Here at Renown Health our habit of scanning the scientific literature sometimes leads to unexpected treasures. If you hate getting a shot and needles scare you, there's good news.
Did you know that painting decorations on needles make people like them better? A lot better.
This discovery is not likely to show up in an RHP product, because we don't use needles, but it might help someone you know who hates them.Needle aversion, it turns out is a serious medical concern. The DSM-IV bible of psychiatric terms now lists aichmophobia as a recognized diagnosis. It's also called belonephobia or trypanophobia. Use that in a conversation to impress your friends!
Here are some interesting things we learned about needle phobia:
• In some cases it's genetic—that probably applies to 4% to 10% of the population. For these people, it's definitely not “all in their heads”.
• Classic needle phobia caused by a bad experience affects most young children, 20% to 50% of adolescents, and 20% to 30% of young adults.
• About 40% of all adults have significant anxiety about needles
• One in every five people with a full-blown needle phobia avoids getting medical treatment, including flu shots, as a result.
• People who pass out at the sight of a needle are suffering “vasovagal reflex reaction”. They faint because their blood pressure drops drastically. Interestingly this response rarely occurs in children under 10.
Dr. James Hamilton of Duke University in Durham, NC, has studied needle phobias for years. He has found 63 symptoms related to it, including transient psychosis, combativeness, random motor movements, rolling eyeballs, involuntary loss of bowel or bladder control, seizures, clenching of the jaw muscles, loss of responsiveness and transient coma.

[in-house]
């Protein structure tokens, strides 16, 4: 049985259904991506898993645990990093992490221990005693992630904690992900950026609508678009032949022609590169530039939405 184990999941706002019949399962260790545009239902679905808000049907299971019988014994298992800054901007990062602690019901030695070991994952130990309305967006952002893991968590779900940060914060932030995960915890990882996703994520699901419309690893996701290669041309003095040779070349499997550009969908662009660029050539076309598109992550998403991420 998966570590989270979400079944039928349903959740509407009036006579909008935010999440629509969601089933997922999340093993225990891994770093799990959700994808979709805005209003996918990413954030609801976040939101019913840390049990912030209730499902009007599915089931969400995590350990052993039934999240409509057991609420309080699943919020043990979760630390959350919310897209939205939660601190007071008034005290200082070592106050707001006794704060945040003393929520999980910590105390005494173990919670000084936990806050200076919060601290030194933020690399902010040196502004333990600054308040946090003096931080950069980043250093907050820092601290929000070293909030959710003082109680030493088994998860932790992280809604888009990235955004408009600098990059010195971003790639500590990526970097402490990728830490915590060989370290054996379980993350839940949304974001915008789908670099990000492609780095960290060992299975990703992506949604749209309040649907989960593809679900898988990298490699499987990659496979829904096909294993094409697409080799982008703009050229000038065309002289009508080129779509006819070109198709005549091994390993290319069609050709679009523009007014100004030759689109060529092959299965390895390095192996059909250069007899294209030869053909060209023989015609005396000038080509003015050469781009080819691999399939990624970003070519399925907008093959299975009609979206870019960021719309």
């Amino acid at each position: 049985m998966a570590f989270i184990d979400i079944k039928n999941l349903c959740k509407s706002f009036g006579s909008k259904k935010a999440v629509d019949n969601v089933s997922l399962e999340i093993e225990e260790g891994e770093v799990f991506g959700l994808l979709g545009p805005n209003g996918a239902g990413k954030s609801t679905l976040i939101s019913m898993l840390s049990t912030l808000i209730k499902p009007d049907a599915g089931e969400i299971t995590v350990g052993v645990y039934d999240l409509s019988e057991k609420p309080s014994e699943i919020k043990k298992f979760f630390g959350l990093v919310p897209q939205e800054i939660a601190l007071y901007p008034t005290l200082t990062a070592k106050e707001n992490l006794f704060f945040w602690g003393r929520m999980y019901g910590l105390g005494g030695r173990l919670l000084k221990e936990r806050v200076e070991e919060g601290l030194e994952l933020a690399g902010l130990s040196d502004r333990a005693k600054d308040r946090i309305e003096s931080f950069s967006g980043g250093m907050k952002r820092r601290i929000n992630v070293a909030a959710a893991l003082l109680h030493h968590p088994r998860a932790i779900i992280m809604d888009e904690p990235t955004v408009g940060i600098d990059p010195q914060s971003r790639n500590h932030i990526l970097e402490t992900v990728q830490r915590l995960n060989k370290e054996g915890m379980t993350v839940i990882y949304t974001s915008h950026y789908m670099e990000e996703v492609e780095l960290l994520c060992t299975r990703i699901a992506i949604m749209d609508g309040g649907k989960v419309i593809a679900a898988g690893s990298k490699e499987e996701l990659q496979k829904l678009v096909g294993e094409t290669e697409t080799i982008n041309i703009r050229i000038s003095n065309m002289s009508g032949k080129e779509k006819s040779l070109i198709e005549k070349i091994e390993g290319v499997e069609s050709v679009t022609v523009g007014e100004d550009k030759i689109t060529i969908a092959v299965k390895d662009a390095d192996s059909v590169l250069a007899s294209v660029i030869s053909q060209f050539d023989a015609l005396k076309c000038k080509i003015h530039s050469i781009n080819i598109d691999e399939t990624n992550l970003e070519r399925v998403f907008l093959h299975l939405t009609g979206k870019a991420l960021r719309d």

Hamilton himself has the phobia. So do his brother, uncle, and two of his first cousins. They're all doctors.
But as promised earlier, there might be help. Six researchers at the University of New Mexico decided to see whether decorating syringes and butterfly needles would make a difference.
And how! They tested their theory on sixty patients. The mix was two-thirds female, one-third male with slightly more than half of them adults, 41% children. That represents the typical population that walks into an outpatient clinic.
For patients who got shots from decorated syringes, their aversion scores fell 79%. Their fear dropped by 53%, and their anxiety decreased by 51%.
The most effective design was pictures of musical notes. Flowers were next. Smiley faces also worked, but not as well as the suggestion of a song.
Results with butterfly needles—the kind used with IV's—were similar. In this case, the researchers literally decorated the needles with life-size butterfly designs. Again fear and anxiety fell by 53%.
You won't find decorated needles at your local doctor's office yet. But results like these suggest they could show up sooner rather than later.
Until then, thousands of children and adults have turned to Buzzy, a device that seems to be quite effective in reducing the pain and fear. It combines coldness and vibration to reduce pain at the injection site. For children, parents can even order Buzzy kits that come with distraction cards to divert attention.
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